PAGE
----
28 November 2023
The recent First-tier Tribunal case of Gary Ives v HMRC was found in favour of the taxpayer, as HMRC was unsuccessful in its challenge of Mr Ives’ self-assessment returns. HMRC claimed that Mr Ives had omitted trading profits from his tax returns, whilst Mr Ives said that the profits realised were capital gains and subject to tax relief as each of the properties were his only or main residence at the relevant time.
HMRC’s argument hinged on the fact that Mr Ives was a builder, and that he had purchased, renovated, and sold three properties over the period from 2008 to 2013 which had the hallmarks of a property development trade, and the profits on the property disposals were therefore taxable as trading profits.
Mr Ives had a different recollection. He had been born and bred in London and he and his wife decided in 2008 to move out of the city and into the suburbs. This had unfortunately not only coincided with the banking crisis of 2008, but the start of several health-related issues for their wider family. This represented a difficult period for the Ives family in which they moved several times in short succession and undertook a significant amount of work on each property in order for it to meet their individual requirements. Family and financial issues led to the frequent changing of houses which, overall, generated a significant profit.
The case highlights that HMRC may not always accept that proceeds on the sale of an individual’s main home are tax-free capital gains. However, another notable point about this case is the apparent difference in preparation between the representatives for HMRC and Mr Ives, which is indicative of some of the struggles being faced by taxpayers in settling more complex tax disputes.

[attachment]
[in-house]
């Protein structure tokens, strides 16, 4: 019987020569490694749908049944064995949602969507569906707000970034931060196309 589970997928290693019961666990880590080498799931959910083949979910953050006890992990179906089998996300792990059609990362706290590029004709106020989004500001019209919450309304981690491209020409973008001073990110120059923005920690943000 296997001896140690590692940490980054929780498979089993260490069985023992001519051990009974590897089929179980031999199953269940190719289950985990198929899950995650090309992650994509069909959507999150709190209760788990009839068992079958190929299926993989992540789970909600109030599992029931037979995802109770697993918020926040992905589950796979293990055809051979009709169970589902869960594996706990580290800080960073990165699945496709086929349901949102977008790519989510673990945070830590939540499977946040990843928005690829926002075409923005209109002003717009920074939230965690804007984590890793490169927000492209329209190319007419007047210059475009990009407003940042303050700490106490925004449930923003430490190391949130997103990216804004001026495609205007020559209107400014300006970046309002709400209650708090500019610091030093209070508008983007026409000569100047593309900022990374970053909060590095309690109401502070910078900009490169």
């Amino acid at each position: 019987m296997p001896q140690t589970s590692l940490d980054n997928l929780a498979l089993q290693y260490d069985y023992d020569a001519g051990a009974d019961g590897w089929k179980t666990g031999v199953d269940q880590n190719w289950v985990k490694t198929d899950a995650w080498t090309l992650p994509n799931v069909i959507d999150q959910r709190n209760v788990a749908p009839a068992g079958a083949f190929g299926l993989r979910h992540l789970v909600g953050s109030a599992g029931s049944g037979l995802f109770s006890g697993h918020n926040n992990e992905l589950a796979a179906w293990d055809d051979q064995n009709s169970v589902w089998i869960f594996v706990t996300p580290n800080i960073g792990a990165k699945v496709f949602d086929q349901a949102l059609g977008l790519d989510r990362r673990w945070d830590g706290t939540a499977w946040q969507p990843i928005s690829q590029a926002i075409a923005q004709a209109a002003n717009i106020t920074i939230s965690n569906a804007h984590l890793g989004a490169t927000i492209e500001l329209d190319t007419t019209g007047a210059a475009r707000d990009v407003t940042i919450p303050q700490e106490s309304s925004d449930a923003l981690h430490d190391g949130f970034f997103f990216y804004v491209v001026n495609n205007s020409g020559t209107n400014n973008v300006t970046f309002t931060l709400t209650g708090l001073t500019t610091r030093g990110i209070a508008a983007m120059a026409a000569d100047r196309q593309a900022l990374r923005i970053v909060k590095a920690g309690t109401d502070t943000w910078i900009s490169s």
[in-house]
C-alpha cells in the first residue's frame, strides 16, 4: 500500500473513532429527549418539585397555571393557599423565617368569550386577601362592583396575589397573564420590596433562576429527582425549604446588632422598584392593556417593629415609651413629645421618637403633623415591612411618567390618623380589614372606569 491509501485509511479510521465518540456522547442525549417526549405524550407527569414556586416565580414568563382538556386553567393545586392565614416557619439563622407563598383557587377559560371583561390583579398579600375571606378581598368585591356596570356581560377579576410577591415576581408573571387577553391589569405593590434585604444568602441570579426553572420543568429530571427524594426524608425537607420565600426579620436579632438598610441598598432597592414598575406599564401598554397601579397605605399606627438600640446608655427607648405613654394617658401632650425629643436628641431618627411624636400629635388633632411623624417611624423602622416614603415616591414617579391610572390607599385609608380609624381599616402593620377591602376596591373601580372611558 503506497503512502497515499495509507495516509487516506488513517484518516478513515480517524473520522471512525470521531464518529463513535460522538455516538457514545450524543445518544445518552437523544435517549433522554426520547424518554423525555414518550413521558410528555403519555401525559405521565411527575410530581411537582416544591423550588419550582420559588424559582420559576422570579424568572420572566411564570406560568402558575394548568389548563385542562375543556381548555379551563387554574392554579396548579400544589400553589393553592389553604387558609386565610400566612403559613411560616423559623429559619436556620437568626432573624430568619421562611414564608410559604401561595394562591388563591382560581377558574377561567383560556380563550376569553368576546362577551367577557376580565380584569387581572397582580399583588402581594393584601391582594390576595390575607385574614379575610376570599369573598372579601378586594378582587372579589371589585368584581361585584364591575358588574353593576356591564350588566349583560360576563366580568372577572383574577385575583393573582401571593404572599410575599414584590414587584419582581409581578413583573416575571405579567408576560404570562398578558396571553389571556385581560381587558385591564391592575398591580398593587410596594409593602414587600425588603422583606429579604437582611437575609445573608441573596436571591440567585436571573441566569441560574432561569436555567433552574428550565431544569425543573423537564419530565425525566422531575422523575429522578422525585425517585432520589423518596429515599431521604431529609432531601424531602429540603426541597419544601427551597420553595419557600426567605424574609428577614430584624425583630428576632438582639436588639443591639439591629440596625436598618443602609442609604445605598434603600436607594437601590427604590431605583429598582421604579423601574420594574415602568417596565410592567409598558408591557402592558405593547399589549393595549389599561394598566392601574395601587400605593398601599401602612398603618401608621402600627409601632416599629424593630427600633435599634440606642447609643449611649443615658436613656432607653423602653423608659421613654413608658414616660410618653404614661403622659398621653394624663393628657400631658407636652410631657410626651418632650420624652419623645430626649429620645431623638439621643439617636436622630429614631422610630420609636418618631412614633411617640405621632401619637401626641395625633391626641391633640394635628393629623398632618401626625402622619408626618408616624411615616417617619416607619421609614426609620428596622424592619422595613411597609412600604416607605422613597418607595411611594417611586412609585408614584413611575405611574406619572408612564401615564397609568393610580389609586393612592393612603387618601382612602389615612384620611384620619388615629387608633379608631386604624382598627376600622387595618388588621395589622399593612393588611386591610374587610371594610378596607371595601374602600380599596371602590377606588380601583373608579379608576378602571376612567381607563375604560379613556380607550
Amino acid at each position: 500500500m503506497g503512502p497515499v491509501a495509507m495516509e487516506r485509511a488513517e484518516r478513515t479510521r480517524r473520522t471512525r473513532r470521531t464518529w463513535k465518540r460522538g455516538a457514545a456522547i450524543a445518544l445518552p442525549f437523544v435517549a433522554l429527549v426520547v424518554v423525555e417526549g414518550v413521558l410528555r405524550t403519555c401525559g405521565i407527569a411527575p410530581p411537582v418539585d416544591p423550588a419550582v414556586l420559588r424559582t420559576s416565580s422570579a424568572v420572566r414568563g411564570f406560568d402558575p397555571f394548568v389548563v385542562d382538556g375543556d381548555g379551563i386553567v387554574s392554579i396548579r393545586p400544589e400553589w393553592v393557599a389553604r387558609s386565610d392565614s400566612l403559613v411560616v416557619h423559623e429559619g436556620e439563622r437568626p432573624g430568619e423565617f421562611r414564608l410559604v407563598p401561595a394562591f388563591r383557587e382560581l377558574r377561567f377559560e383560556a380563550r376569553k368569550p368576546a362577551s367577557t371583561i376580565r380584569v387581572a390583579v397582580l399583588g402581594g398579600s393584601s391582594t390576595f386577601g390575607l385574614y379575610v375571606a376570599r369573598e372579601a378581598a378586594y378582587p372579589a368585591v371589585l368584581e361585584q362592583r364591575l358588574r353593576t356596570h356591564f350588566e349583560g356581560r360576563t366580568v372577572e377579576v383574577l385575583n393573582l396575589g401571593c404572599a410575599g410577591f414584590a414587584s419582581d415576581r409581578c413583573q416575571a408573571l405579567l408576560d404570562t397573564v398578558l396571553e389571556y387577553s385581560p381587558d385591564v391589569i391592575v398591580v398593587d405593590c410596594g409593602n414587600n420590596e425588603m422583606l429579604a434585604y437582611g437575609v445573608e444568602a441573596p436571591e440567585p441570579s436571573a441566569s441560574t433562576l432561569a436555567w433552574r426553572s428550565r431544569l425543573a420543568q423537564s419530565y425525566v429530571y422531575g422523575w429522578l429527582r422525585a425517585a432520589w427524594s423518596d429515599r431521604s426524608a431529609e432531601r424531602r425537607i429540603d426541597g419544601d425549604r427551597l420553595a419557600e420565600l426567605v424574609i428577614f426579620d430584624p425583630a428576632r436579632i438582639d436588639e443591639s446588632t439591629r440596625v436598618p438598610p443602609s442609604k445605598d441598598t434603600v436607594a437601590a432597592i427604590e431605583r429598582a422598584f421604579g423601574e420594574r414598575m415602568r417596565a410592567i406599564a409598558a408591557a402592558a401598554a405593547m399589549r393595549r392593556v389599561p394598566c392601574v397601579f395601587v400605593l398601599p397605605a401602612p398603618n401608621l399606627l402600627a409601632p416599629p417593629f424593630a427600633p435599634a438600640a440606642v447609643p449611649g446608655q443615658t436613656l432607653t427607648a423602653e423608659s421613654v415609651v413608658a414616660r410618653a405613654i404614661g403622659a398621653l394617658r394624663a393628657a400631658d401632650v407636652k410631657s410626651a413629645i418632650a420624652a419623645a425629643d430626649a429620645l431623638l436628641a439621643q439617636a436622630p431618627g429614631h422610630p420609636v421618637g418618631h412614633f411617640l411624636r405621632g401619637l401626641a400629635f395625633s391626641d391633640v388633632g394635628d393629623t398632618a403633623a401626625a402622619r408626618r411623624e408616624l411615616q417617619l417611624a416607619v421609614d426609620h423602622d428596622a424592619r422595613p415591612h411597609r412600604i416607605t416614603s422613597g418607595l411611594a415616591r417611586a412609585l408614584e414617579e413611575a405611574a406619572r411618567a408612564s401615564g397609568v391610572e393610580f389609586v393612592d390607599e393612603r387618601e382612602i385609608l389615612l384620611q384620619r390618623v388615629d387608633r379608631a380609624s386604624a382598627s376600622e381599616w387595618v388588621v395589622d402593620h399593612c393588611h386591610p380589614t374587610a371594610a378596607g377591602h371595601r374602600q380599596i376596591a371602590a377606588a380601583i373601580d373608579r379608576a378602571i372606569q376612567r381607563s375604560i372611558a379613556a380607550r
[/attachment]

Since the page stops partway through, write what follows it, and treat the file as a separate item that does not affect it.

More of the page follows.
The Tribunal judges noted that the hearing had already been deferred from April 2022 due to ‘inadequate marshalling of evidence’ by HMRC at the time. The Tribunal adding that ‘in a case where the total amount in dispute is nearly £1 million, we would expect HMRC to take more care in preparing the hearing bundle and making sure that it contains all relevant material properly arranged, particularly so when their failings had already been pointed out to them some months previously by a judge of this Tribunal.’
The fact that the appellant came prepared with evidence and witness statements certainly did the taxpayer no harm. The judges noted that there were some inconsistencies in Mr Ives’ narrative, but that HMRC had not taken the opportunity to challenge the evidence given.
More resources were promised to HMRC to address the tax gap in last week’s Autumn Statement and considering HMRC’s preparation for this case, it’s clear that is much-needed investment given the resource challenges HMRC appears to be facing.